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The 16GB iPhone controversy, and the Model S 70

Discussion in 'Off Topic' started by anticitizen13.7, Sep 4, 2015.

  1. anticitizen13.7

    anticitizen13.7 Not posting at TMC after 9/17/2018

    Dec 22, 2012
    United States
    There has been some controversy in recent years that Apple's iPhone continues to have a base storage level of 16GB. Many Apple fans believe this is now insufficient in 2015, as iOS takes up about 3.5GB, leaving only around 12.5GB free on a new device. App sizes have also grown significantly in recent years. This is causing problems for people who did not expect Apps to become so large. Low storage means more inconvenience when taking photos or videos, or doing something as mundane as applying an iOS patch or version upgrade.

    Various supplier leaks and analyst notes point to the iPhone 6S also having 16GB of base storage. For more context:

    Basically, Apple's lineup looks like this (prices are full retail)

    16GB iPhone 6: $649
    64GB iPhone 6: $749
    128 GB iPhone 6: $849

    People have complained that Apple deliberately ships the base iPhone with a cripplingly low amount of storage, rather than increase the base iPhone storage to 32GB, in order to up-sell the 64GB iPhone 6, or alternatively, sell people more rental space in the iCloud. With flash memory prices as inexpensive as they are, charging $100 for a memory upgrade surely results in a hefty increase in profits.

    While the vast majority of people understand the business case for upselling iPhones, it has left many people feeling like Apple is not offering good value for the price increase, given the low price of flash memory. iPhones have no external storage expansion slot, so the storage cannot be expanded later.

    This is in marked contrast to Tesla's strategy, which is to offer a compelling product no matter what tier the customer buys.

    Originally, Tesla had Model S with 40, 60, and 85 kW batteries. Tesla dropped the 40 because Elon felt that it didn't give the customer a great experience in terms of range and performance. Tesla eventually dropped the 60 kW and replaced it with the 70 kW. The 60 was sort of good, but 70 is almost indisputably great. Everyone who buys a Tesla today has a great experience with the product.

    Personally, I think Apple is making a mistake by offering a lowest tier flagship iPhone with less than stellar storage. Making customers mad is not good in the long run, and more than a few iPhone 6 users have become unhappy with 16GB. The iPhone 6S unfortunately appears to be on its way to making more customers mad.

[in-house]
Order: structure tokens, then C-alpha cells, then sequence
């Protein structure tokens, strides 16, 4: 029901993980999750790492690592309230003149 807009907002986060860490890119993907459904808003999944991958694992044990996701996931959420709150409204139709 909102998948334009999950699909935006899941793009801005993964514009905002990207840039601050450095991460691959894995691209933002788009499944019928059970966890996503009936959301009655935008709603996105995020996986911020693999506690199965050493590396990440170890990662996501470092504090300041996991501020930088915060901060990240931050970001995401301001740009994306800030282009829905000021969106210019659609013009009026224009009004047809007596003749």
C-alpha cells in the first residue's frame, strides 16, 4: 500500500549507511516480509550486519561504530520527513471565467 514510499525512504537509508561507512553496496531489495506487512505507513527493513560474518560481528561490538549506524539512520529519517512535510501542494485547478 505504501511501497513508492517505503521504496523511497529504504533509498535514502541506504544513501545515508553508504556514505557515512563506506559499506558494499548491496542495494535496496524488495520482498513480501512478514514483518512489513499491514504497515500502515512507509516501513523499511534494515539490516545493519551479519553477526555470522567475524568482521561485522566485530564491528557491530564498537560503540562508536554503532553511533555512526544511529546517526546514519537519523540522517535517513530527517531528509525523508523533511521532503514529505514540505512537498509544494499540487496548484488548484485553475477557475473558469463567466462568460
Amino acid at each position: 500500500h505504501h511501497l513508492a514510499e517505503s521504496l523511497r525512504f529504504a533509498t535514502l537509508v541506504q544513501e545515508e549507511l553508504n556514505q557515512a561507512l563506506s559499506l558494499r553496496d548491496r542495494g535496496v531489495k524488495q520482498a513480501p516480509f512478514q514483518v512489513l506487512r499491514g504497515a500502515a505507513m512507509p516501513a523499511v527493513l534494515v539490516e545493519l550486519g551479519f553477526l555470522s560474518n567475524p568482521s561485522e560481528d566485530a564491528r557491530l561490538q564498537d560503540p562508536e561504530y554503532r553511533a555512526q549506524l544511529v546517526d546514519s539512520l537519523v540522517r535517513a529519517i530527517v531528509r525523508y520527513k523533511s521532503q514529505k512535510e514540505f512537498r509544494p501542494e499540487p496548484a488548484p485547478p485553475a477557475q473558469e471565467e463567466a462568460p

2. FlasherZ

    FlasherZ Sig Model S + Sig Model X + Model 3 Resv

    Jun 21, 2012
    I concur. In my extended family, I deal with more questions about the "special" 16GB iPad mini's that they stood in line for during Black Friday sales (why can't I upgrade this without using iTunes? Why does it insist on downloading 18 petabytes of crap in iTunes to do an upgrade that the OS says is 100 MB?! ", etc...

    That said, the other side of the coin is that if you're a cash-strapped consumer, and you *really* want an Apple product, you might be willing to go through the hoops to have it. A $299 tablet is in quite a different class than an automobile.
  3. James Anders

    James Anders Member

    Mar 13, 2014
    Southampton, PA
    There are many people who want iPhones who don't take a lot of photos or movies or have dozens of apps. Plus there are some who use the cloud (not necessarily iCloud).
  4. Nosken

    Nosken Member

    Jan 15, 2015
    Lincoln, CA
    With the advent of iCloud photo library, now, simple reduced versions of the photos can be stored on the phone, and the storage is optimized. This analogy is fairly close, to the 70, since you can take photos, and upload them to the iCloud, and it is similar to just recharging the 70 as you drive.
    Supporting iPhones is what I do independently on a daily basis, and the majority of the people that I run across, are a bit limited with the 16 GB, but they do fine with it. The thing to remember is, if you upgrade to the next larger capacity for $100, when you sell it or turn it in, you usually get almost 50% of that back.
    The storage problem is likely do you become more of an issue with the new phone that is to be introduced next week. With the rumored ability to take 4K video, you can eat up storage space very quickly.